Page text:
Saintly Thoughts

A (Brief) Stab Against Dualism

Western philosophy has been in the throws of dualism since Plato first expounded the idea that reality as we normally perceive it is an illusion (or, at least, illusory) and that the true Reality lies in the unchanging and perfect realm of the forms, which are unattainable to mere mortals.  The form of our relationship to this dualism has shifted over the ages, from Plato praising the soul who sought to attain this unattainable realm to Kant sort of shrugging off the noumenal as a sort of thought construct necessary to preserve human freedom from the apparent grind of experiential determinism.  Back and forth the pendulum swings, first to the ethereal and (apparently?) imaginary world of The Good and the spiritual, back to the dirty and roiling world of day-to-day experience where power rules all and conceptions of anything higher are either muddled or deemed unnecessary.  

This dialectical tension reminds us of a philosophical question which reaches back even further than Plato, though Plato was well aware of the question: the question of "The One and The Many".  Is truth a unitive concept, always and ever the same, or is it a multitude, as permeable and malleable as wind-blown sands?  To answer "The One" seems to destroy human freedom (which our very souls rebel against, for to say this is to destroy the efficacy of the soul who asks the question), to answer "The Many" appears to destroy the possibility of Goodness and Truth (and again, our soul's rebel, for to say this is to destroy the very category of the question that attains such an answer).  Neither option is really possible for us to take seriously as "The Truth" for all time, and so our philosophers look to subtle logical constructs and distinctions to balance the one claim against the other.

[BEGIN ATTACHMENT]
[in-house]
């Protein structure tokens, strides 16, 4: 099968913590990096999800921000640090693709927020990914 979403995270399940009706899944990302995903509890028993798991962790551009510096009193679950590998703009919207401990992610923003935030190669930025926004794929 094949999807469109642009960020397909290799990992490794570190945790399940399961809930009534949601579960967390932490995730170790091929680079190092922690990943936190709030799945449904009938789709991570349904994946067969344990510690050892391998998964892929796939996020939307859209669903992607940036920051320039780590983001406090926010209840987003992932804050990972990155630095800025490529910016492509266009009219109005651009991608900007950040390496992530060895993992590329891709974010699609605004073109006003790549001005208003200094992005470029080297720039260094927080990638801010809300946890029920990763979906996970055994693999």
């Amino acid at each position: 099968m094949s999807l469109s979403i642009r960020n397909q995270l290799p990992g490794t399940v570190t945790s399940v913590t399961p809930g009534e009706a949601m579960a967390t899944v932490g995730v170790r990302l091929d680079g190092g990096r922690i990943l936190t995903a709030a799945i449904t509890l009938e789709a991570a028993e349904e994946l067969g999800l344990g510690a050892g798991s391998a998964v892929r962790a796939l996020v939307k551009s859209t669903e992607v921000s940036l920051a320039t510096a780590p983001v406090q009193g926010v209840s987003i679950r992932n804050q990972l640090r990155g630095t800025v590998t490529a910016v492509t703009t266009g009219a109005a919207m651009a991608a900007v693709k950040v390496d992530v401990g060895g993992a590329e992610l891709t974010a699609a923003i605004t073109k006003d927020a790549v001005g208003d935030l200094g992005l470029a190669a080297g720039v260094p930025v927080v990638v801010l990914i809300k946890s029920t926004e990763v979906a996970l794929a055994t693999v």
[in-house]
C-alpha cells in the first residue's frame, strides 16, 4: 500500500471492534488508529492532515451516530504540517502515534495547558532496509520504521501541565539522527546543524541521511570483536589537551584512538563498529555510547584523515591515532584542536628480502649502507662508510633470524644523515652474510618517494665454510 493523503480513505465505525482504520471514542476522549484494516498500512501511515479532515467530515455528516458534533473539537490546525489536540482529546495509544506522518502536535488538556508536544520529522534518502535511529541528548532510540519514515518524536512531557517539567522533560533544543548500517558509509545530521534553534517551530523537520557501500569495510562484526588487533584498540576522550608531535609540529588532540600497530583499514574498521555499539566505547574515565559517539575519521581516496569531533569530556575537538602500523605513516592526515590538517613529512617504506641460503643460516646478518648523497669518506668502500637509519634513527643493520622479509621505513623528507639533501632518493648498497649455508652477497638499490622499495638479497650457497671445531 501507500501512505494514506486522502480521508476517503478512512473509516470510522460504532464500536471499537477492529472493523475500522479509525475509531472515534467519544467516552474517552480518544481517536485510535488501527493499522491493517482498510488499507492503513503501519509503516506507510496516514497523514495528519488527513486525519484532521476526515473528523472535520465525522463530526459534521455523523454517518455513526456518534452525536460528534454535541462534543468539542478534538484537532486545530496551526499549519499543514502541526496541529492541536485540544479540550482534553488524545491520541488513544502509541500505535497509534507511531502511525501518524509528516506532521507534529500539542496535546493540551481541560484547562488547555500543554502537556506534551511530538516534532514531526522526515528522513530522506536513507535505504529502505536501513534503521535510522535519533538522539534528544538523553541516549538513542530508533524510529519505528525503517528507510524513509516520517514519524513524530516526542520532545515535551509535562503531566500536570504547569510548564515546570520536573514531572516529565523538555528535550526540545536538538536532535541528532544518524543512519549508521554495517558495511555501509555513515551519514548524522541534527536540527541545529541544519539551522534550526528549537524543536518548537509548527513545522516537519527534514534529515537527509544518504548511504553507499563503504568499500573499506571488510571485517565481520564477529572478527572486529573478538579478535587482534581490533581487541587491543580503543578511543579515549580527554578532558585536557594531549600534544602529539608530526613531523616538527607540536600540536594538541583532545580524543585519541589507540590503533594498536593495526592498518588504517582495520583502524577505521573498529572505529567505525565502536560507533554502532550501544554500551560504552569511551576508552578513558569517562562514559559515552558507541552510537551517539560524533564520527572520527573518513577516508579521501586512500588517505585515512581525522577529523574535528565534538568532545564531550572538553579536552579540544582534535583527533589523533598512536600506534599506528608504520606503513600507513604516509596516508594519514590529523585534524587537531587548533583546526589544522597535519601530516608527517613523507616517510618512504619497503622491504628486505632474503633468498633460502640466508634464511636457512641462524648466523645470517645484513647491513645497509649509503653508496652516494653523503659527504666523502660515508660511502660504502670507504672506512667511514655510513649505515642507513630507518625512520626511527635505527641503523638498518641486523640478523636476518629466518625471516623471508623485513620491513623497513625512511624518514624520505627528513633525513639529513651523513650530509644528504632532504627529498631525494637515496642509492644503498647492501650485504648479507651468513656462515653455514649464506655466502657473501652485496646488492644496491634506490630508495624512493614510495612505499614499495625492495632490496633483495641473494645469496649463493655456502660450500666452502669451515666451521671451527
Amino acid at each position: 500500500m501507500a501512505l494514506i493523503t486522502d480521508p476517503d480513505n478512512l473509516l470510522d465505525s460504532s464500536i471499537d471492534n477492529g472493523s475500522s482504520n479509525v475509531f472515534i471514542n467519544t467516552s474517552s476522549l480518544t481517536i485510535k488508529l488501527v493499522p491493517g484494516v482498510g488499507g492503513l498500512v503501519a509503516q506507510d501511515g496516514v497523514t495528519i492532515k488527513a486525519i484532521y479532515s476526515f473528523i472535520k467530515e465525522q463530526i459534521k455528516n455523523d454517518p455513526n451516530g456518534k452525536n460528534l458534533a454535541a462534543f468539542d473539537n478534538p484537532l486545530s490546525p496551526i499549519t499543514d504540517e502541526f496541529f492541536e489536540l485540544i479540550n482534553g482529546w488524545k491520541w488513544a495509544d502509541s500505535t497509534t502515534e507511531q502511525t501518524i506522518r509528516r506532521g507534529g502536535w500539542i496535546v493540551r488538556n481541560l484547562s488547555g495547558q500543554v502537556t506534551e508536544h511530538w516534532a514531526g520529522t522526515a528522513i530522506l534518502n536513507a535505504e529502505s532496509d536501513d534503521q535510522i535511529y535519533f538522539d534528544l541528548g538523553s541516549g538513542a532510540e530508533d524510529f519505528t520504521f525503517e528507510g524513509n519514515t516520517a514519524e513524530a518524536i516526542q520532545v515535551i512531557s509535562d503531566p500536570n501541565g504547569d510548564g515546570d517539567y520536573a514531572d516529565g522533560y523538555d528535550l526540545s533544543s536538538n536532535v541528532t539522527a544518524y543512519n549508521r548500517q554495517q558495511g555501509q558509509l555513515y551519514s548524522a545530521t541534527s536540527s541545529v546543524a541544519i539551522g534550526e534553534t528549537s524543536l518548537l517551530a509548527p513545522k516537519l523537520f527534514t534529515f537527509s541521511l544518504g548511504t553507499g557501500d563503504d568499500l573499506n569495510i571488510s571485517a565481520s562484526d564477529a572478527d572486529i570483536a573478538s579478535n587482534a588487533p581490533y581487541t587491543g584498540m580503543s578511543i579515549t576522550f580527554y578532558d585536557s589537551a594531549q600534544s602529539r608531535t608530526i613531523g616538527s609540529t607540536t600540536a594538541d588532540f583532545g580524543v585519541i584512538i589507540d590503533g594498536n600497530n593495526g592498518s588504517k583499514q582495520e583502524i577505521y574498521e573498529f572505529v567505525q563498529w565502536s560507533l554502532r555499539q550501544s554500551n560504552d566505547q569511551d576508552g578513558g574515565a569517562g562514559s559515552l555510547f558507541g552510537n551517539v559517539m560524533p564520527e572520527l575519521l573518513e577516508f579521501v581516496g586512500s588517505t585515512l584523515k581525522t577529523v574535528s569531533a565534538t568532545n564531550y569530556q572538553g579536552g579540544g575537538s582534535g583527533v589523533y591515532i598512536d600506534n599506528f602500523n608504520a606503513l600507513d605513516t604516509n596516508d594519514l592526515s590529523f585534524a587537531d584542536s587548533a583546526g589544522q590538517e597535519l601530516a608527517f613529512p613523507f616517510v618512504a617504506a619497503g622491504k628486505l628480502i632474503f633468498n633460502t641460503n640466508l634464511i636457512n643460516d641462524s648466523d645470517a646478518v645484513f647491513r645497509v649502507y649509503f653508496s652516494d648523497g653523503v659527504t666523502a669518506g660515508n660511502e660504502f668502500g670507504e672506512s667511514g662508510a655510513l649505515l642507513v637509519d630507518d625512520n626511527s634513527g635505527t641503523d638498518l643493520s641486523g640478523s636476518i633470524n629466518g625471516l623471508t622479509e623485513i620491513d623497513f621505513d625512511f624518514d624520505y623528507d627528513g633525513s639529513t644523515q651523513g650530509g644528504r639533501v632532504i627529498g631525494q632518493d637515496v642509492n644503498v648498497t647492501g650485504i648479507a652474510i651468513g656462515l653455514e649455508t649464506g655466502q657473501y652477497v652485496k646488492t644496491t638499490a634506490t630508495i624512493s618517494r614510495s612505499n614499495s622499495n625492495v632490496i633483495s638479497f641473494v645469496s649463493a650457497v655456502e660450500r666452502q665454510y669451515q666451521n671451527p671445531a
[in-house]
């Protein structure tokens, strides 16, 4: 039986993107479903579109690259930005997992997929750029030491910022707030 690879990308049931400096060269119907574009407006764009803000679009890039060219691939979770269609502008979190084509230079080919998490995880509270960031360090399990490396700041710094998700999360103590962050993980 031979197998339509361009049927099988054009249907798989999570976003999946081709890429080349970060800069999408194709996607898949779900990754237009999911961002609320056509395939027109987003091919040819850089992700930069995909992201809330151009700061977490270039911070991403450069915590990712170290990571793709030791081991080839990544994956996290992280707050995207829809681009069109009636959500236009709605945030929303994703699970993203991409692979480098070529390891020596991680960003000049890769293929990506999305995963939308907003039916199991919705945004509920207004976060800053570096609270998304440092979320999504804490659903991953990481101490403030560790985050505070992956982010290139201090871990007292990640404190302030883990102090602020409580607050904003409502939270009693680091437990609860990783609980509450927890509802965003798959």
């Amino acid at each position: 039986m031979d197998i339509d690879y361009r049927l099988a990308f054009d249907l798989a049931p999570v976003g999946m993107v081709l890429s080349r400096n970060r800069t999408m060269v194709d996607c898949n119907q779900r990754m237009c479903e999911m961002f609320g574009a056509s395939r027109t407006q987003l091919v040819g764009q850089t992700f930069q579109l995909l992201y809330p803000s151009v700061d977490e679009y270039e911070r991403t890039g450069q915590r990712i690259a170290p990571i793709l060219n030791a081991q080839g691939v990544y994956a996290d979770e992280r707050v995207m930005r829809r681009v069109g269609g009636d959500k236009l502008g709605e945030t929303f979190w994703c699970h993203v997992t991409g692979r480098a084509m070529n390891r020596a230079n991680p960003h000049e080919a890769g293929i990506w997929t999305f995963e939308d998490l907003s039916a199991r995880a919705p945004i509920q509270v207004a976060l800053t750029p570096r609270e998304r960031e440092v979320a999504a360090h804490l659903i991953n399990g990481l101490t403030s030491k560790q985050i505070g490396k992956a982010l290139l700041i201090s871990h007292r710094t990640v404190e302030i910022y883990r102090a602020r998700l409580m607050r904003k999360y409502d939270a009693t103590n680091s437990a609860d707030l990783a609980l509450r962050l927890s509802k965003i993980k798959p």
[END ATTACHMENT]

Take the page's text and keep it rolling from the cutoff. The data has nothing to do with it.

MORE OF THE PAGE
The obvious answer is that neither answer is fit for the soul of a human being.  So are we to ignore the question, and merely get on with our existence un-examined?  No, for such a stance also destroys the human soul, whose glory is to discover those things that are hidden.  The only possible answer (to jump ahead a few steps, if we may be allowed to be so bold) is that Truth is both One and Many (or, at least, One and A Few).  And because we affirm the both/and rather than the either/or the very dualism that first seduced the Western Mind must be destroyed for the useless idol that it is.  Thus Spirit and The Forms are not (at least from the perspective of humanity) ontologically separate from body and matter.  Existence is suffused with Spirit just as existence flows upwards towards Spirit and gains eternal significance--though, they are ever so far apart as we now are, ever so far apart.  So far apart that an eternity of time and space lies in between them, a swirling chasm of darkness into which a great evil has crept out of the primordial cauldron. 

Dualism in this model speaks more to the fraught and ontologically unsustainable condition of the now-existent physical world then it does to "Truth" in any absolute sense.  If it is the "Truth" it is the truth of a fallen humanity untouched by grace, or unwilling and unable to acknowledge that grace which serves to bridge such an unbridgeable chasm, and make right the division running through the center of the human heart.